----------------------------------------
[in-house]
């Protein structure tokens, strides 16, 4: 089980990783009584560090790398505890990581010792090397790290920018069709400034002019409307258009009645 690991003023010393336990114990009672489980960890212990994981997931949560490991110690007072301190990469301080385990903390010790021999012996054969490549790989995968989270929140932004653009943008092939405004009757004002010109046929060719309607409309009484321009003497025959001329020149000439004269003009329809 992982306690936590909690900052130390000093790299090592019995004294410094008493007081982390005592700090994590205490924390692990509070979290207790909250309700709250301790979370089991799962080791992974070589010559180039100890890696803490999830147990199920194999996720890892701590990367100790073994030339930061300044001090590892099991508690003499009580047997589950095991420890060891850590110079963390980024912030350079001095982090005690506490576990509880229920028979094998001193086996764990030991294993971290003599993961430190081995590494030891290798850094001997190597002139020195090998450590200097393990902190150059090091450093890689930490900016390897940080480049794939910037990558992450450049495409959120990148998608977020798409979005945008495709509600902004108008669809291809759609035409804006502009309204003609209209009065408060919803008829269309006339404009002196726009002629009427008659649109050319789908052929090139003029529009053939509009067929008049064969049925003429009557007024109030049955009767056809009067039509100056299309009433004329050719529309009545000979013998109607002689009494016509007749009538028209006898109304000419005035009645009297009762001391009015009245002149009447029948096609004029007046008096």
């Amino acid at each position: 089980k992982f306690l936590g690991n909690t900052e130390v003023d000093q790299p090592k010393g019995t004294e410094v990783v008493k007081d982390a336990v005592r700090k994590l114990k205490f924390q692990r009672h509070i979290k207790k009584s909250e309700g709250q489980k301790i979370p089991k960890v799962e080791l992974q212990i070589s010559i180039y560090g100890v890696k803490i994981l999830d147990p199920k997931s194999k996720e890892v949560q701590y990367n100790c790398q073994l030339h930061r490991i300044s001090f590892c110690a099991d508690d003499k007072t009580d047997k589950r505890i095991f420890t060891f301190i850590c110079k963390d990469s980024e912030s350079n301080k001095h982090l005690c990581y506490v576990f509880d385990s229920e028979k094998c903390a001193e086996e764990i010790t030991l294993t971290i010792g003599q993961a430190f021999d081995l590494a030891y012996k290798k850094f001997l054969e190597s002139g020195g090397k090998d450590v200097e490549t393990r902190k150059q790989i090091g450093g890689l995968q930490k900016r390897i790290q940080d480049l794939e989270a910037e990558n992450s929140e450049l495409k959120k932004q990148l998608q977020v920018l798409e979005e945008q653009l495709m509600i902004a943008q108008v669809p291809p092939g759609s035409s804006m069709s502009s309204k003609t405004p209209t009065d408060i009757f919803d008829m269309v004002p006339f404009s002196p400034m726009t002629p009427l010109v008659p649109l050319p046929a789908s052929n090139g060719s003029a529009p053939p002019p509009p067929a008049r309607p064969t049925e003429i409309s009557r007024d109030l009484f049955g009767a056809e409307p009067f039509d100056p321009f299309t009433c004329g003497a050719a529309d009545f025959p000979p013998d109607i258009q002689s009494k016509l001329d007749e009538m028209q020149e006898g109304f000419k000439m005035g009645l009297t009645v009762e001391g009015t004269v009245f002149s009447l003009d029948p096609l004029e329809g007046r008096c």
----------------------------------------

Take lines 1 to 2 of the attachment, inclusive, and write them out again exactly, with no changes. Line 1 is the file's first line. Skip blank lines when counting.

[in-house]
């Protein structure tokens, strides 16, 4: 089980990783009584560090790398505890990581010792090397790290920018069709400034002019409307258009009645 690991003023010393336990114990009672489980960890212990994981997931949560490991110690007072301190990469301080385990903390010790021999012996054969490549790989995968989270929140932004653009943008092939405004009757004002010109046929060719309607409309009484321009003497025959001329020149000439004269003009329809 992982306690936590909690900052130390000093790299090592019995004294410094008493007081982390005592700090994590205490924390692990509070979290207790909250309700709250301790979370089991799962080791992974070589010559180039100890890696803490999830147990199920194999996720890892701590990367100790073994030339930061300044001090590892099991508690003499009580047997589950095991420890060891850590110079963390980024912030350079001095982090005690506490576990509880229920028979094998001193086996764990030991294993971290003599993961430190081995590494030891290798850094001997190597002139020195090998450590200097393990902190150059090091450093890689930490900016390897940080480049794939910037990558992450450049495409959120990148998608977020798409979005945008495709509600902004108008669809291809759609035409804006502009309204003609209209009065408060919803008829269309006339404009002196726009002629009427008659649109050319789908052929090139003029529009053939509009067929008049064969049925003429009557007024109030049955009767056809009067039509100056299309009433004329050719529309009545000979013998109607002689009494016509007749009538028209006898109304000419005035009645009297009762001391009015009245002149009447029948096609004029007046008096």